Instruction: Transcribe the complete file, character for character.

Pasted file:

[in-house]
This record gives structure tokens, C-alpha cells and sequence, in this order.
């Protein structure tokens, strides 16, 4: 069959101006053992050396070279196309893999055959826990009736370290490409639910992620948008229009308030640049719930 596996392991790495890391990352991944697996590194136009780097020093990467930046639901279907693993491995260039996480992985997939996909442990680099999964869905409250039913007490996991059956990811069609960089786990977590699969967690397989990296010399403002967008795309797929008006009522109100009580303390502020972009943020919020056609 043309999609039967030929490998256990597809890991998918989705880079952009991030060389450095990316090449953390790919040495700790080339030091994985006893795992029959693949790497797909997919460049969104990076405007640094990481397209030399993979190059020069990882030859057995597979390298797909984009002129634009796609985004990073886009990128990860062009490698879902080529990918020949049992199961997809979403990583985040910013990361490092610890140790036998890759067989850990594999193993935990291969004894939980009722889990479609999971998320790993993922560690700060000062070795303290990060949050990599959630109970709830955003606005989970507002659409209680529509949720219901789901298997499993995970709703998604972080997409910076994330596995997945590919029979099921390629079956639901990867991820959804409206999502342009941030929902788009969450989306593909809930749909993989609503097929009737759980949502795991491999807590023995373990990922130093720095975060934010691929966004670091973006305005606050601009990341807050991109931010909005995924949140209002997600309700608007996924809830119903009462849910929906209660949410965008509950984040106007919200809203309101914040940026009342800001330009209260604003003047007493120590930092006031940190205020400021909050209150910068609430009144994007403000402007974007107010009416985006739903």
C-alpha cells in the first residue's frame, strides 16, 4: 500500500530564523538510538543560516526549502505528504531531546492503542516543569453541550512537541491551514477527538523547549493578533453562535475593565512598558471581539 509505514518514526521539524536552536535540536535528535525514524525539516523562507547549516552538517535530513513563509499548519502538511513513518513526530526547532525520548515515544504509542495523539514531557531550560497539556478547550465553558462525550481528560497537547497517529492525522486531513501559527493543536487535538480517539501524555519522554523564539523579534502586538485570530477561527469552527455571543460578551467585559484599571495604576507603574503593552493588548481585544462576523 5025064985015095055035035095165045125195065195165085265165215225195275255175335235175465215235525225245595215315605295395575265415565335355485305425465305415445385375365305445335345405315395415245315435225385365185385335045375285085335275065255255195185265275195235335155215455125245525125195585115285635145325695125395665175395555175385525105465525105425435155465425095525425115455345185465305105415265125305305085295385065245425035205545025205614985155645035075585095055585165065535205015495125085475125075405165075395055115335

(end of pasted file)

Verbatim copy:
[in-house]
This record gives structure tokens, C-alpha cells and sequence, in this order.
């Protein structure tokens, strides 16, 4: 069959101006053992050396070279196309893999055959826990009736370290490409639910992620948008229009308030640049719930 596996392991790495890391990352991944697996590194136009780097020093990467930046639901279907693993491995260039996480992985997939996909442990680099999964869905409250039913007490996991059956990811069609960089786990977590699969967690397989990296010399403002967008795309797929008006009522109100009580303390502020972009943020919020056609 043309999609039967030929490998256990597809890991998918989705880079952009991030060389450095990316090449953390790919040495700790080339030091994985006893795992029959693949790497797909997919460049969104990076405007640094990481397209030399993979190059020069990882030859057995597979390298797909984009002129634009796609985004990073886009990128990860062009490698879902080529990918020949049992199961997809979403990583985040910013990361490092610890140790036998890759067989850990594999193993935990291969004894939980009722889990479609999971998320790993993922560690700060000062070795303290990060949050990599959630109970709830955003606005989970507002659409209680529509949720219901789901298997499993995970709703998604972080997409910076994330596995997945590919029979099921390629079956639901990867991820959804409206999502342009941030929902788009969450989306593909809930749909993989609503097929009737759980949502795991491999807590023995373990990922130093720095975060934010691929966004670091973006305005606050601009990341807050991109931010909005995924949140209002997600309700608007996924809830119903009462849910929906209660949410965008509950984040106007919200809203309101914040940026009342800001330009209260604003003047007493120590930092006031940190205020400021909050209150910068609430009144994007403000402007974007107010009416985006739903």
C-alpha cells in the first residue's frame, strides 16, 4: 500500500530564523538510538543560516526549502505528504531531546492503542516543569453541550512537541491551514477527538523547549493578533453562535475593565512598558471581539 509505514518514526521539524536552536535540536535528535525514524525539516523562507547549516552538517535530513513563509499548519502538511513513518513526530526547532525520548515515544504509542495523539514531557531550560497539556478547550465553558462525550481528560497537547497517529492525522486531513501559527493543536487535538480517539501524555519522554523564539523579534502586538485570530477561527469552527455571543460578551467585559484599571495604576507603574503593552493588548481585544462576523 5025064985015095055035035095165045125195065195165085265165215225195275255175335235175465215235525225245595215315605295395575265415565335355485305425465305415445385375365305445335345405315395415245315435225385365185385335045375285085335275065255255195185265275195235335155215455125245525125195585115285635145325695125395665175395555175385525105465525105425435155465425095525425115455345185465305105415265125305305085295385065245425035205545025205614985155645035075585095055585165065535205015495125085475125075405165075395055115335